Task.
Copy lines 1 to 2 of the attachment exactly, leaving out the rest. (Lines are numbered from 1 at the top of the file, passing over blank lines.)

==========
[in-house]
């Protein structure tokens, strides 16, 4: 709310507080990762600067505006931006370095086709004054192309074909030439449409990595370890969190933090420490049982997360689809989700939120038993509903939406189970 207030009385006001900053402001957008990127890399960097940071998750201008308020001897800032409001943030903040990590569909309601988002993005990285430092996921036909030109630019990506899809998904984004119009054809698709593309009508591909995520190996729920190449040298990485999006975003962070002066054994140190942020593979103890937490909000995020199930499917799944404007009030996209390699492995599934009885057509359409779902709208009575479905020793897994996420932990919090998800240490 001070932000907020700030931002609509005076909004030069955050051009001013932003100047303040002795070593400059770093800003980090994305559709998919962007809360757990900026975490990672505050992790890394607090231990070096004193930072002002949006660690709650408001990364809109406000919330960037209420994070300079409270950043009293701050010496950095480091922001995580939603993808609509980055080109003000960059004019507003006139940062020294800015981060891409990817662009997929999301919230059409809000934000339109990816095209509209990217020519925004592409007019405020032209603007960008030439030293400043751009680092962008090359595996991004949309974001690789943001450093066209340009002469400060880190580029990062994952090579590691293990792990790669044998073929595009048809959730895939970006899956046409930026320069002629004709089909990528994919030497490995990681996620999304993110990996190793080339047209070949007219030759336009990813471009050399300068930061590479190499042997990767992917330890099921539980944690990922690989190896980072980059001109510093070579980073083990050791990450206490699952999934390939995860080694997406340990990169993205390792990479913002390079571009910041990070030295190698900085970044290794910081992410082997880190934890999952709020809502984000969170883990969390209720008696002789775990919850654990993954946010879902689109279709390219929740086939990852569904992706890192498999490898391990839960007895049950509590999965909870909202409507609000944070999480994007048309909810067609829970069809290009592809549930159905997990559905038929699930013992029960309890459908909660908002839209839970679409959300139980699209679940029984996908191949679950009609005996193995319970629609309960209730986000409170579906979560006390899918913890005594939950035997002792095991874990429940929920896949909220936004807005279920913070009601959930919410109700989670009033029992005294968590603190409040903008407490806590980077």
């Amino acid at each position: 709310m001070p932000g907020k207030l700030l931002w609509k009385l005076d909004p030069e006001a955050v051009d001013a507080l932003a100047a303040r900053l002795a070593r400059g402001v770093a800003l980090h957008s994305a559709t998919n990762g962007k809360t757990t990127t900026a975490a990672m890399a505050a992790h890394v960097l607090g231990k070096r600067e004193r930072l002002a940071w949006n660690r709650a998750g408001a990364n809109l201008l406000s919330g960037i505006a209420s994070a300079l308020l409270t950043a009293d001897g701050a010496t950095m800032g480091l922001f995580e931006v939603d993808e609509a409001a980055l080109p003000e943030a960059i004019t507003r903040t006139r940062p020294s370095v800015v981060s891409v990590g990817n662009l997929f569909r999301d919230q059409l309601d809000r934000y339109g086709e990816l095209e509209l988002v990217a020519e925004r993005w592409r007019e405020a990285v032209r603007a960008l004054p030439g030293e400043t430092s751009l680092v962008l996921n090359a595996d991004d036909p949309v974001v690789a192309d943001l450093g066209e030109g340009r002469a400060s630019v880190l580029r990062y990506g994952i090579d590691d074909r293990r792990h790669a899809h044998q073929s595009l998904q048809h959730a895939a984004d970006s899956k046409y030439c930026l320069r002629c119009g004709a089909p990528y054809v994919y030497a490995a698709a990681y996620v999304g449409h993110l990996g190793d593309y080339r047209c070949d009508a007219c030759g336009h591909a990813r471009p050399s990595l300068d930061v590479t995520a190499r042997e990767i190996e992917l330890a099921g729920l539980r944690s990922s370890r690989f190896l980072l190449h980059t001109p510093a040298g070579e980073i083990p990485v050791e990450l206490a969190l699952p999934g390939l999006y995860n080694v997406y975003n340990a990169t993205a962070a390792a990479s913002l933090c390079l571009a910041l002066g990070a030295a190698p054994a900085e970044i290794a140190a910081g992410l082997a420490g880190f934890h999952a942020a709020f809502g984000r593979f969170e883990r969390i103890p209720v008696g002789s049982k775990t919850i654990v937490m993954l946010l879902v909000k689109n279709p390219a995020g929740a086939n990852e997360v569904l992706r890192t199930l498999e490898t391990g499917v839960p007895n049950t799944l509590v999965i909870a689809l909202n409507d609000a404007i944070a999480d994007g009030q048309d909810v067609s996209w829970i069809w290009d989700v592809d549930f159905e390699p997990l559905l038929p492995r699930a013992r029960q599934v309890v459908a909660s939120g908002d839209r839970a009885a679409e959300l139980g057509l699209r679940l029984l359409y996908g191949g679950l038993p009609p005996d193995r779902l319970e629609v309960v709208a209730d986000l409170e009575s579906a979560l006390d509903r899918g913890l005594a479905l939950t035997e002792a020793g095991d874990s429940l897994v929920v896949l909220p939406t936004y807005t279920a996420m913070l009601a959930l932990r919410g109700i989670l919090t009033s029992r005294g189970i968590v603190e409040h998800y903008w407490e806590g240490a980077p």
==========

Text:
[in-house]
């Protein structure tokens, strides 16, 4: 709310507080990762600067505006931006370095086709004054192309074909030439449409990595370890969190933090420490049982997360689809989700939120038993509903939406189970 207030009385006001900053402001957008990127890399960097940071998750201008308020001897800032409001943030903040990590569909309601988002993005990285430092996921036909030109630019990506899809998904984004119009054809698709593309009508591909995520190996729920190449040298990485999006975003962070002066054994140190942020593979103890937490909000995020199930499917799944404007009030996209390699492995599934009885057509359409779902709208009575479905020793897994996420932990919090998800240490 001070932000907020700030931002609509005076909004030069955050051009001013932003100047303040002795070593400059770093800003980090994305559709998919962007809360757990900026975490990672505050992790890394607090231990070096004193930072002002949006660690709650408001990364809109406000919330960037209420994070300079409270950043009293701050010496950095480091922001995580939603993808609509980055080109003000960059004019507003006139940062020294800015981060891409990817662009997929999301919230059409809000934000339109990816095209509209990217020519925004592409007019405020032209603007960008030439030293400043751009680092962008090359595996991004949309974001690789943001450093066209340009002469400060880190580029990062994952090579590691293990792990790669044998073929595009048809959730895939970006899956046409930026320069002629004709089909990528994919030497490995990681996620999304993110990996190793080339047209070949007219030759336009990813471009050399300068930061590479190499042997990767992917330890099921539980944690990922690989190896980072980059001109510093070579980073083990050791990450206490699952999934390939995860080694997406340990990169993205390792990479913002390079571009910041990070030295190698900085970044290794910081992410082997880190934890999952709020809502984000969170883990969390209720008696002789775990919850654990993954946010879902689109279709390219929740086939990852569904992706890192498999490898391990839960007895049950509590999965909870909202409507609000944070999480994007048309909810067609829970069809290009592809549930159905997990559905038929699930013992029960309890459908909660908002839209839970679409959300139980699209679940029984996908191949679950009609005996193995319970629609309960209730986000409170579906979560006390899918913890005594939950035997002792095991874990429940929920896949909220936004807005279920913070009601959930919410109700989670009033029992005294968590603190409040903008407490806590980077």